the same period for calibration purposes and to confirm earlier work undertaken by

Joshi (2014a, b).

3.2. Methodology

Standard Brownian motion describes the trajectory of a financial asset price, St,

through time by integrating the differential equation (Areerak, 2014):

dSt¼St(μdt þdWt),ð1Þ

where Stis a financial asset price at time t,dStis the infinitesimal change in

the asset’s price over time dt,μis the expected rate of return that the asset will earn

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over dt and the expected volatility. dWtis a Weiner process described by "ﬃﬃt

p,

where "is a random number drawn from a standard normal distribution. The

solution of this differential equation is

St¼S0exp μt2

2tþWt

,ð2Þ

where S0is the initial asset price. In principle, Stdescribes the asset’s price tra-

jectory through time, but in practice, many features of financial assets are not

captured by this formulation. Cont (2001) assembled a group of stylized statistical

facts which describe several financial assets. While not exhaustive, the following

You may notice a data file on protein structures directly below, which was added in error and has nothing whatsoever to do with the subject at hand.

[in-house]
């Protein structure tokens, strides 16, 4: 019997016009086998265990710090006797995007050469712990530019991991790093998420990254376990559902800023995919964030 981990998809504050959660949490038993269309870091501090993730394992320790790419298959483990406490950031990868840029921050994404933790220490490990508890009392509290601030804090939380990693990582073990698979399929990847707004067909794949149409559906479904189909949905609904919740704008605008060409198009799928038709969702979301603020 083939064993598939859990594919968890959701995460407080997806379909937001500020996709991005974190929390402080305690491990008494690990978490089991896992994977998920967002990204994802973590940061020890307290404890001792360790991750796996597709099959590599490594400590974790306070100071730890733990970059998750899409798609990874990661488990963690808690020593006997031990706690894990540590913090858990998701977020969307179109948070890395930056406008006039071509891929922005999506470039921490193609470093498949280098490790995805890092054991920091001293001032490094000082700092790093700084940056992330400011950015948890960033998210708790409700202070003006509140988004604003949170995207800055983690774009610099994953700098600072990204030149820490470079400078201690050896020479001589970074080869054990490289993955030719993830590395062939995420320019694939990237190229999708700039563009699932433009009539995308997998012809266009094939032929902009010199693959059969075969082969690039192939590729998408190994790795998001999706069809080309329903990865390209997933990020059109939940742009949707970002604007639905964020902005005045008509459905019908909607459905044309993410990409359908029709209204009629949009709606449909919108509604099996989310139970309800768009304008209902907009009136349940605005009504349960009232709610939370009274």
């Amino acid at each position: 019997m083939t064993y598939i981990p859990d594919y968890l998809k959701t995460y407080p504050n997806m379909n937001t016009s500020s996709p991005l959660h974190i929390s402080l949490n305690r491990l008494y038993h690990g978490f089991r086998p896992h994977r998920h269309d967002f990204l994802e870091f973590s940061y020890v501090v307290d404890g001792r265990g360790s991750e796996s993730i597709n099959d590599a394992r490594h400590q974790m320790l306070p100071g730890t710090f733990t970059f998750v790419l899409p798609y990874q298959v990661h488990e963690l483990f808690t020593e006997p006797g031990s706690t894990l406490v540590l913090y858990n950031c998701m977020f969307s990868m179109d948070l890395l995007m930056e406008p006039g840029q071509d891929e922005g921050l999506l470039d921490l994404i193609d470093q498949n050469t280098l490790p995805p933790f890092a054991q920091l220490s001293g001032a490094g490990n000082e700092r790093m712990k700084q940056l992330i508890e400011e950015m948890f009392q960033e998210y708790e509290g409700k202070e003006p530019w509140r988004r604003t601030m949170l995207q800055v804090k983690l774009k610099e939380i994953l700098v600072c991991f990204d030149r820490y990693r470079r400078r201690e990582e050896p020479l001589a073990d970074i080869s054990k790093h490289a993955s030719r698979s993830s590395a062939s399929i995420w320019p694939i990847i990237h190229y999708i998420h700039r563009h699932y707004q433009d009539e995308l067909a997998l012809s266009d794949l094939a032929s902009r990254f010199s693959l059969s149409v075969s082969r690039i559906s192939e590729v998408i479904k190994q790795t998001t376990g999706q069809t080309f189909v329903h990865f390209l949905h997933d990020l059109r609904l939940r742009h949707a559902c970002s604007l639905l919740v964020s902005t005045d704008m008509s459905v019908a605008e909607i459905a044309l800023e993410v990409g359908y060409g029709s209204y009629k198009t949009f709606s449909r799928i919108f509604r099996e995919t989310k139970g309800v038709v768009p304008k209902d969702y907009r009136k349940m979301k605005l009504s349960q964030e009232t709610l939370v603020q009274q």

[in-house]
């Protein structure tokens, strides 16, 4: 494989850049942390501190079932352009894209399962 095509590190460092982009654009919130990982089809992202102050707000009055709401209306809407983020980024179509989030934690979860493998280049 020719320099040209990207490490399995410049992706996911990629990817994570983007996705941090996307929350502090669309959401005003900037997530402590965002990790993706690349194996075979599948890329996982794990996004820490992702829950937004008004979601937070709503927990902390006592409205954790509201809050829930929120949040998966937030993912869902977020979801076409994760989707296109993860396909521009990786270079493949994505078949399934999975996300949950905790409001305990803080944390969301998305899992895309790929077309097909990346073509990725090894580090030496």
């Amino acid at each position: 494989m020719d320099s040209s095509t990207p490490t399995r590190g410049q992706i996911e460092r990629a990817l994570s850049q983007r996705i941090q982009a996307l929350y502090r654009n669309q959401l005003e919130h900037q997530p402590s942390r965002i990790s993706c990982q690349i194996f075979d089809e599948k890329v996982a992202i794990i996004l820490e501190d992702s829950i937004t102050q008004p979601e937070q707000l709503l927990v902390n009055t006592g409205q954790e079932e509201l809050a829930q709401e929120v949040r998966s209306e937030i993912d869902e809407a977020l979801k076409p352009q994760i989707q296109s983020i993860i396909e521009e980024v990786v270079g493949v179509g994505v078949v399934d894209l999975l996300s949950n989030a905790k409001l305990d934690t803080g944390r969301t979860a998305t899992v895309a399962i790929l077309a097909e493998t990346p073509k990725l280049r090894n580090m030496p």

list includes the empirical evidence that financial asset returns are characterized by:

(1) insignificant linear autocorrelations (Cont, 2001),

(2) heavy tails and conditional heavy tails (even after adapting returns for

volatility clustering) of unconditional return distributions which can be

described by power laws or Pareto-like tails with finite tail indices (Horák

and Smid, 2009),

(3) asymmetric gains and losses —larger drawdowns than upward movements

(Horak and Smid, 2009),

(4) different distributions at different timescales. Known as “aggregational

Gaussianity”the return distribution approaches a normal distribution as t!

1(Cont, 2001),

(5) a high degree of return variability at all timescales (Di Matteo et al., 2005),

(6) homoscedasticity or volatility clustering: the clustering of high-volatility

events and low-volatility events in time (Cont, 2001),

(7) long-range dependence of return data, characterized by the slow decay (as a

function of time) of the autocorrelation of absolute returns, often as a power

law with exponent 0:2β0:4 (Cont, 2001),

(8) negative correlation of the asset’s volatility and its returns (Chordia et al.,

2008),

(9) higher-than-expected correlation between trading volume and volatility

(Blume et al., 1994) and

(10) time scale asymmetry: fine-scale volatility is better predicted than coarse-

grained measures rather than the other way around (Di Matteo et al., 2005).

These features are generally not captured by standard Brownian motion, which

has led to the development of fractional Brownian motion. In this formulation, (1)

becomes

dSt¼St(μdt þdZt),ð3Þ

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where dZt¼"ﬃﬃﬃﬃﬃﬃﬃ